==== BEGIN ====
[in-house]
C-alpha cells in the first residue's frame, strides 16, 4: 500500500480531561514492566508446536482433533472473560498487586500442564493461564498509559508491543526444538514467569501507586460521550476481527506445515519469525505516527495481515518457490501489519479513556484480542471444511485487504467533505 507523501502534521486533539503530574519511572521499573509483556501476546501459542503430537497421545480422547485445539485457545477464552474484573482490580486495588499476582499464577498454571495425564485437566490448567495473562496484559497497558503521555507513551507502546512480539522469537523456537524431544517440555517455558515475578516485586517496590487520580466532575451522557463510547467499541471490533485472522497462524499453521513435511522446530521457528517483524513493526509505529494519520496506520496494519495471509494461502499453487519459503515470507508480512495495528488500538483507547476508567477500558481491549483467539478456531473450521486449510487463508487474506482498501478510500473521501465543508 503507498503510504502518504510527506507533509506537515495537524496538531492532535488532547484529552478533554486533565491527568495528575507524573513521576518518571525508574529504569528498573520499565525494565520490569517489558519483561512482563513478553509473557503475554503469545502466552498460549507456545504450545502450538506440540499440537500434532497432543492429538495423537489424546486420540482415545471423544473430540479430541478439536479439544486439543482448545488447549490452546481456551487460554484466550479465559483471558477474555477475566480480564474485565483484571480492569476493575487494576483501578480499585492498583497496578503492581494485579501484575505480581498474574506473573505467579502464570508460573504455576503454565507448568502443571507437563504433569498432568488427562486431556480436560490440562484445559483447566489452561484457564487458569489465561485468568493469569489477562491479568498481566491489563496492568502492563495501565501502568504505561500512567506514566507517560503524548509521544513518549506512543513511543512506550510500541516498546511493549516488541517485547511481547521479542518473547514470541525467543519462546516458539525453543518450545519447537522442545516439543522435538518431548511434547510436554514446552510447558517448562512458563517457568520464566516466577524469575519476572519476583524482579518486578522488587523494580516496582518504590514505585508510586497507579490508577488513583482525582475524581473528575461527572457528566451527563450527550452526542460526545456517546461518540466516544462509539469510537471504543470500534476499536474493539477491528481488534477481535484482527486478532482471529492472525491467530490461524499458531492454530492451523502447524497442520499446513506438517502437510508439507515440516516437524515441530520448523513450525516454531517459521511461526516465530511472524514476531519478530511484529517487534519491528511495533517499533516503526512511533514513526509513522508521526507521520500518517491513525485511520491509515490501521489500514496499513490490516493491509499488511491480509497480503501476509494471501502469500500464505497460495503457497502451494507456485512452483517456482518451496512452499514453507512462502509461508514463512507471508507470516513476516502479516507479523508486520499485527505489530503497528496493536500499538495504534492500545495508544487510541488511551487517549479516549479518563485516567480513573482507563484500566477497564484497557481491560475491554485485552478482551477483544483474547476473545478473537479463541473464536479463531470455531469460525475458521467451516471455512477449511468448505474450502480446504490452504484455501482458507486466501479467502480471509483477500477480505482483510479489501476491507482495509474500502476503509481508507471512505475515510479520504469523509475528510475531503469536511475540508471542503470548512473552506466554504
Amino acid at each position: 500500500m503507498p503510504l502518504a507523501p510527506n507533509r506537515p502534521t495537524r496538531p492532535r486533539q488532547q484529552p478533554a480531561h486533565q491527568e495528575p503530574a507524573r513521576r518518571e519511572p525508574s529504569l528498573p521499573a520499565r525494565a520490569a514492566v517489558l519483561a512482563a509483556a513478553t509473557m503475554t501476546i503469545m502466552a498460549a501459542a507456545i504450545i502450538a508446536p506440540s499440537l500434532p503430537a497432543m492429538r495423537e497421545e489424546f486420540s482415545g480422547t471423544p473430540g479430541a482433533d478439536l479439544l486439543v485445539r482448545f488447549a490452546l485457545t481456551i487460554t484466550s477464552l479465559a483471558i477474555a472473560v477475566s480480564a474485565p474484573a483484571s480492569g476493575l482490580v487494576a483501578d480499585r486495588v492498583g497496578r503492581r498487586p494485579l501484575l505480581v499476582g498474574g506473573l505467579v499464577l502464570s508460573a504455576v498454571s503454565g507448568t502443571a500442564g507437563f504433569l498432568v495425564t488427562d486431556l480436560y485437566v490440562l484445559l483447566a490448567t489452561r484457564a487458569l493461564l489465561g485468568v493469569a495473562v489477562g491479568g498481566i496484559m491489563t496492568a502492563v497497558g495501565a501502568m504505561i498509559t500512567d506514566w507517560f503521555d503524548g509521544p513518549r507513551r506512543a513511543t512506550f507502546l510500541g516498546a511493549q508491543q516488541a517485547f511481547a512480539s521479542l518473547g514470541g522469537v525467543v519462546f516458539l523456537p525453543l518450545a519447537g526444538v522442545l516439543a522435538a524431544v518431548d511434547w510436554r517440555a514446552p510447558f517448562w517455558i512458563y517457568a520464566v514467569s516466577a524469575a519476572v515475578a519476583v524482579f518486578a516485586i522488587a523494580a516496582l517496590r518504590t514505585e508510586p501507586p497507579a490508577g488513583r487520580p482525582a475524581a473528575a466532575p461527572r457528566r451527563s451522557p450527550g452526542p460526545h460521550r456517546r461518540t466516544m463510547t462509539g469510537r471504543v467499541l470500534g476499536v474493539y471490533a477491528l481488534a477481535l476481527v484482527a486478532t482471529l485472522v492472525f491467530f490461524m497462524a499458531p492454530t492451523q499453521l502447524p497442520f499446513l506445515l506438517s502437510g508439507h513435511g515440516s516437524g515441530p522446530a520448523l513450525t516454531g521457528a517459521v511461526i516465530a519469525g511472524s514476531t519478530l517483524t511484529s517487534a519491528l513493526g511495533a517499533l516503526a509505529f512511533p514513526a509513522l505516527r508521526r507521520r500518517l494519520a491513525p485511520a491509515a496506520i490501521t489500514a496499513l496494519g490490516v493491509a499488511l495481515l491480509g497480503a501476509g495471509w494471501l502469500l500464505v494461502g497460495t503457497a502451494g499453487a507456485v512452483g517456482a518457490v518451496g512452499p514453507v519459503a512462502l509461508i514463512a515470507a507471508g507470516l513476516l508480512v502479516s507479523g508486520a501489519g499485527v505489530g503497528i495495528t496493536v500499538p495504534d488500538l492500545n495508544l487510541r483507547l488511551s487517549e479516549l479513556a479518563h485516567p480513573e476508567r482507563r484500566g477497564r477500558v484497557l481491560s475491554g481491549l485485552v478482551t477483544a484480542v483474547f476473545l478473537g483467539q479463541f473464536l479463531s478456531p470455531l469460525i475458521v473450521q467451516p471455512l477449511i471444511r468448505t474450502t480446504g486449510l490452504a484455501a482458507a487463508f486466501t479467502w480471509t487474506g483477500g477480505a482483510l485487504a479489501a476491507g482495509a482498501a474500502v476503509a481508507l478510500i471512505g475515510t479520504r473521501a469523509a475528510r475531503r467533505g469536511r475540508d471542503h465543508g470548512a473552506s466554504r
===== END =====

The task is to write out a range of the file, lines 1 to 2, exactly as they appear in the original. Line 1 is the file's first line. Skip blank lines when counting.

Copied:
[in-house]
C-alpha cells in the first residue's frame, strides 16, 4: 500500500480531561514492566508446536482433533472473560498487586500442564493461564498509559508491543526444538514467569501507586460521550476481527506445515519469525505516527495481515518457490501489519479513556484480542471444511485487504467533505 507523501502534521486533539503530574519511572521499573509483556501476546501459542503430537497421545480422547485445539485457545477464552474484573482490580486495588499476582499464577498454571495425564485437566490448567495473562496484559497497558503521555507513551507502546512480539522469537523456537524431544517440555517455558515475578516485586517496590487520580466532575451522557463510547467499541471490533485472522497462524499453521513435511522446530521457528517483524513493526509505529494519520496506520496494519495471509494461502499453487519459503515470507508480512495495528488500538483507547476508567477500558481491549483467539478456531473450521486449510487463508487474506482498501478510500473521501465543508 503507498503510504502518504510527506507533509506537515495537524496538531492532535488532547484529552478533554486533565491527568495528575507524573513521576518518571525508574529504569528498573520499565525494565520490569517489558519483561512482563513478553509473557503475554503469545502466552498460549507456545504450545502450538506440540499440537500434532497432543492429538495423537489424546486420540482415545471423544473430540479430541478439536479439544486439543482448545488447549490452546481456551487460554484466550479465559483471558477474555477475566480480564474485565483484571480492569476493575487494576483501578480499585492498583497496578503492581494485579501484575505480581498474574506473573505467579502464570508460573504455576503454565507448568502443571507437563504433569498432568488427562486431556480436560490440562484445559483447566489452561484457564487458569489465561485468568493469569489477562491479568498481566491489563496492568502492563495501565501502568504505561500512567506514566507517560503524548509521544513518549506512543513511543512506550510500541516498546511493549516488541517485547511481547521479542518473547514470541525467543519462546516458539525453543518450545519447537522442545516439543522435538518431548511434547510436554514446552510447558517448562512458563517457568520464566516466577524469575519476572519476583524482579518486578522488587523494580516496582518504590514505585508510586497507579490508577488513583482525582475524581473528575461527572457528566451527563450527550452526542460526545456517546461518540466516544462509539469510537471504543470500534476499536474493539477491528481488534477481535484482527486478532482471529492472525491467530490461524499458531492454530492451523502447524497442520499446513506438517502437510508439507515440516516437524515441530520448523513450525516454531517459521511461526516465530511472524514476531519478530511484529517487534519491528511495533517499533516503526512511533514513526509513522508521526507521520500518517491513525485511520491509515490501521489500514496499513490490516493491509499488511491480509497480503501476509494471501502469500500464505497460495503457497502451494507456485512452483517456482518451496512452499514453507512462502509461508514463512507471508507470516513476516502479516507479523508486520499485527505489530503497528496493536500499538495504534492500545495508544487510541488511551487517549479516549479518563485516567480513573482507563484500566477497564484497557481491560475491554485485552478482551477483544483474547476473545478473537479463541473464536479463531470455531469460525475458521467451516471455512477449511468448505474450502480446504490452504484455501482458507486466501479467502480471509483477500477480505482483510479489501476491507482495509474500502476503509481508507471512505475515510479520504469523509475528510475531503469536511475540508471542503470548512473552506466554504